Mr. Bath seconded it. He did not see that any of the remarks made that morning were sufficient to warrant a Charter of Incorporation. As it was, they had already enough to do to pay their present rates, and how could they manage them when increased? And, besides, at present, they were all in the dark upon many important subjects. Not a word had been said as to the salary their Mayor was to receive: some, indeed, talked of giving him £50,but the views of the Committee had not been announced. So, again, they seemed to forget the probable cost of a charter, which he estimated at between £500 and £600. And, he would ask them, were they in a condition to meet it? Why, they had now a burial board, which was expensive enough, and a petition was shortly to be presented for more perfect drainage. Now, he was one who would be very happy to see the town in a better sanitary condition than at present: but when the expense — the necessary, unavoidable expense — was considered, it was impossible it could be done, especially if the expense of the Charter was incurred; and he therefore felt much pleasure in seconding the amendment.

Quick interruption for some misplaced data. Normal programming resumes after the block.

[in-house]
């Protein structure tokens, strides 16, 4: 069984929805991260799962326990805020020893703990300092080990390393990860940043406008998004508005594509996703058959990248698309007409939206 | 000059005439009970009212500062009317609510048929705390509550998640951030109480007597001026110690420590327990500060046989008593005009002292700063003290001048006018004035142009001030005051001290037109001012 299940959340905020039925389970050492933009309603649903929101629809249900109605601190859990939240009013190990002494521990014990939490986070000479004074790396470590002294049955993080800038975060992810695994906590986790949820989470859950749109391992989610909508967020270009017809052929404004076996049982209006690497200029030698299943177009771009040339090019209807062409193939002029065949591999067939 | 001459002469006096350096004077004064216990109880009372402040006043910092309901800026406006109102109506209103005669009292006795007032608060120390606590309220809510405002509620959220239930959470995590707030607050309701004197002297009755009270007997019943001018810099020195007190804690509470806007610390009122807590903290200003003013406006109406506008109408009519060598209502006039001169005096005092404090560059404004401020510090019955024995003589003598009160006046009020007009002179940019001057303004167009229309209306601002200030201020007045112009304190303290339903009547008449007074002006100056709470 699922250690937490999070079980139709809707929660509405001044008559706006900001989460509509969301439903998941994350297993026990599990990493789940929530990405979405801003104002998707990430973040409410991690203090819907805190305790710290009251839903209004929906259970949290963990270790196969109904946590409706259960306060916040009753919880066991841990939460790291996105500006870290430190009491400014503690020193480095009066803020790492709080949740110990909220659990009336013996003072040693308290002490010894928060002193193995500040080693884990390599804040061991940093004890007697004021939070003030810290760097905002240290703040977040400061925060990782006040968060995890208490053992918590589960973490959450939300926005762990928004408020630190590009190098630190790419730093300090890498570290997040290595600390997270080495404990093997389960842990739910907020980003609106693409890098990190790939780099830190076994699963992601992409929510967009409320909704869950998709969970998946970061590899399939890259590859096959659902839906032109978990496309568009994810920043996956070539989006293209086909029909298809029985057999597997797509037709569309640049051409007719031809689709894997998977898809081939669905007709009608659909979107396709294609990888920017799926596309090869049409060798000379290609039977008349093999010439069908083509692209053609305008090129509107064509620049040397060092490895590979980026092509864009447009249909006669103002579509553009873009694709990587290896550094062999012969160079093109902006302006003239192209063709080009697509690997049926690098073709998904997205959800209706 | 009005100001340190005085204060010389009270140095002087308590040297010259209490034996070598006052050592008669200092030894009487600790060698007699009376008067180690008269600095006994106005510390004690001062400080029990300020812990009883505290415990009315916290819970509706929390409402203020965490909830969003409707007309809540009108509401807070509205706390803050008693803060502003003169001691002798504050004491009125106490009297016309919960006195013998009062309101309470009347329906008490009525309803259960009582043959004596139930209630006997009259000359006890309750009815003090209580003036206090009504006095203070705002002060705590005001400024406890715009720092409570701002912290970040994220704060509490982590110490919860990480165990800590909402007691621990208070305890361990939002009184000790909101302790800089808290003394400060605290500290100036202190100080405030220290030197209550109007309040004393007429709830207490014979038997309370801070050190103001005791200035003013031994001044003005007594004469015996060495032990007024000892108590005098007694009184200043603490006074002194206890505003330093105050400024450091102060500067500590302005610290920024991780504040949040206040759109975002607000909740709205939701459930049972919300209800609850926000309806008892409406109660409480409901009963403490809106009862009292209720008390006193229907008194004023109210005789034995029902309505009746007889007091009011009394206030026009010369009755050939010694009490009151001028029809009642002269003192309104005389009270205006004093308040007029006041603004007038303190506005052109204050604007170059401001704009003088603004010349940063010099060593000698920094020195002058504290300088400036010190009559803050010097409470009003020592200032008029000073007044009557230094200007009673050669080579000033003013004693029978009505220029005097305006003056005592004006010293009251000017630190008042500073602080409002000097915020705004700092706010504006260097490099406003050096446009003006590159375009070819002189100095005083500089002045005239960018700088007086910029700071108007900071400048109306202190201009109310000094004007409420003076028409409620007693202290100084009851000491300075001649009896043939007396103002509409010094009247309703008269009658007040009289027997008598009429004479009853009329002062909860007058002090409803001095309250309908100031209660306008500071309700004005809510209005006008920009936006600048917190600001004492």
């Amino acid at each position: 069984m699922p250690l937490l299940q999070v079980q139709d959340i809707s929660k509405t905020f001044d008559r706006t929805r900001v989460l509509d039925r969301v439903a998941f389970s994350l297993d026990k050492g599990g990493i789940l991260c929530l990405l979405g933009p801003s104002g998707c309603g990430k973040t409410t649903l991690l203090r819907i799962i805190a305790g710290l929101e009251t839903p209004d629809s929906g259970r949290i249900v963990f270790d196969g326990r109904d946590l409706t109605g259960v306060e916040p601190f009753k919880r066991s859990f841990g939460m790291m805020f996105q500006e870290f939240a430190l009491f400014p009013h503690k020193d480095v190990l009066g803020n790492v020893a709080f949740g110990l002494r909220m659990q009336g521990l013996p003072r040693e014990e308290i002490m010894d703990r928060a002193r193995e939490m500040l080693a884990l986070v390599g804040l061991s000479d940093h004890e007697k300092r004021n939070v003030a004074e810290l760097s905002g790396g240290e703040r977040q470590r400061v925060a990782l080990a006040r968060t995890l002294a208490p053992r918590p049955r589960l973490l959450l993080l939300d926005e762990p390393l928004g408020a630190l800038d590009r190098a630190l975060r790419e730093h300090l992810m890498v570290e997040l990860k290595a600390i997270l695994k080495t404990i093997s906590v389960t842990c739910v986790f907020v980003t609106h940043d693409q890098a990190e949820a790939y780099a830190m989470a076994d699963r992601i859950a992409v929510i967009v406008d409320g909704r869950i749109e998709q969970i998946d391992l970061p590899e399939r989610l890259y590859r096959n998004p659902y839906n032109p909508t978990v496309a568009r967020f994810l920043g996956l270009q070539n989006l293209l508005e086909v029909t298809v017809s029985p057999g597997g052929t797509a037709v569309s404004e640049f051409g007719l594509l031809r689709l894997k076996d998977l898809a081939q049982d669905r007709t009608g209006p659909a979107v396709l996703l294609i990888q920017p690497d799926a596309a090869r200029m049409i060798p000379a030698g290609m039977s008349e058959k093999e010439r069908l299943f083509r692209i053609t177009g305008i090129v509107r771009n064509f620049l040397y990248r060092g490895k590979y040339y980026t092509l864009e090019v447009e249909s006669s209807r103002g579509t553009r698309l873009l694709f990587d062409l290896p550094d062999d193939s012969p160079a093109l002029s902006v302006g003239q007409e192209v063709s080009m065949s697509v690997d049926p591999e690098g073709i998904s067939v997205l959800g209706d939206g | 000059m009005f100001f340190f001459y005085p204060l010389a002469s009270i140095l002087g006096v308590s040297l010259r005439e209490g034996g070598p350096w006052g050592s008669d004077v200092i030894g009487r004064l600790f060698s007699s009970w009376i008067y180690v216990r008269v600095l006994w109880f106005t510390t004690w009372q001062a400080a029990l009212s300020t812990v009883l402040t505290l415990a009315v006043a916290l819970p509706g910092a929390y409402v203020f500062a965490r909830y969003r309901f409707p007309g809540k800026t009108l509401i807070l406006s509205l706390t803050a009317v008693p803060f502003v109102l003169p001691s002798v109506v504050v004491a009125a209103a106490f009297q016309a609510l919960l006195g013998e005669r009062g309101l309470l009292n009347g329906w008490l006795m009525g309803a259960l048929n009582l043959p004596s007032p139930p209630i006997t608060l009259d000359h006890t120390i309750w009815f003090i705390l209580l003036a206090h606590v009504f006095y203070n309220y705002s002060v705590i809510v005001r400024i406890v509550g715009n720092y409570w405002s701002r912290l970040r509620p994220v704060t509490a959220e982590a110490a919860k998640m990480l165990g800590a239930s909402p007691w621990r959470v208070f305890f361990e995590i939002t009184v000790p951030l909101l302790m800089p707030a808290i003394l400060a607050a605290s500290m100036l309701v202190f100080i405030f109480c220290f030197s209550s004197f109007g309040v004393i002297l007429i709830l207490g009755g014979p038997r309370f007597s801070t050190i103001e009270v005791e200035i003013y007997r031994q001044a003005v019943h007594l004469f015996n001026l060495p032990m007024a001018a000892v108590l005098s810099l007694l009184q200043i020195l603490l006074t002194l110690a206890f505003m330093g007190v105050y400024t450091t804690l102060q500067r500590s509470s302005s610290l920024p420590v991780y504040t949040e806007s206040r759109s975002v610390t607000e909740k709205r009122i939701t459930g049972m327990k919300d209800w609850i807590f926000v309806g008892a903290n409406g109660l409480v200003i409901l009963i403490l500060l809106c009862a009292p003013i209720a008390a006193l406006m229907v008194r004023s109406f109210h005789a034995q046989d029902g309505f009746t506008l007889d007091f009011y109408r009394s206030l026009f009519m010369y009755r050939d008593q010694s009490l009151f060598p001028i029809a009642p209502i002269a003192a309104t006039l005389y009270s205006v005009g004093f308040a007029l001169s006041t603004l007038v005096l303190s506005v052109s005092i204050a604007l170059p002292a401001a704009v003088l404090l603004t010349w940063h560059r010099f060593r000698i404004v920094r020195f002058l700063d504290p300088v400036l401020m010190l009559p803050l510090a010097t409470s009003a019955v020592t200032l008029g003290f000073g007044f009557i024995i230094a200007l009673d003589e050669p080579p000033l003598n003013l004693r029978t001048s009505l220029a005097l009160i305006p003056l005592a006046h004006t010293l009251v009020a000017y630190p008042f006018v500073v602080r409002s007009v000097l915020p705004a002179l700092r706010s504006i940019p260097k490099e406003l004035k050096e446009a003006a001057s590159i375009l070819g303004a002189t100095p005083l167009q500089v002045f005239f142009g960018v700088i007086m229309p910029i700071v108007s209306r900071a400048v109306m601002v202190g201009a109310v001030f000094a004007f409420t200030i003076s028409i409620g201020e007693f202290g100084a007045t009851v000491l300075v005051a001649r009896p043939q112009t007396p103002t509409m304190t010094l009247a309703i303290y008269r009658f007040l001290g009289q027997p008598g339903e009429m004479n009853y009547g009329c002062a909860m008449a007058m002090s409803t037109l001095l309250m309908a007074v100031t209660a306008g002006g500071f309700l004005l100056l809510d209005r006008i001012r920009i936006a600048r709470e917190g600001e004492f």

Mr. Howe said that, as regarded the Charter of Incorporation, now was the time, or never; and such was, he thought, a perfectly right view of the subject to take — viz., that if it really was the wish of the inhabitants of Margate to have a corporation, now or never was the time. As an humble individual, after having studied the subject attentively, and looking at both sides of the question, his opinion was that it was not on economical principles that it could be advocated. There was also something a little compulsory in those mayors, and aldermen, and councillors. At present they could go to the Committee rooms of the Local Board, where the business was transacted; and if any grievance or abuse existed, its source and organ could be immediately and easily traced; but if they had a mayor and aldermen, he feared they would be kept out. Such things as those struck his mind very forcibly — whether he was wrong or right was another point. The property qualification was another subject; wealthy men — he meant men rich in property, not intellect — would then get in; and a great deal of mischief generally ensued when such persons got the upper hand. His advice to his fellow-townsmen was to take care of their own property: and he could assure them that men who did the public work, as the members of the Local Board did — without pay — were worth much more then salaried servants.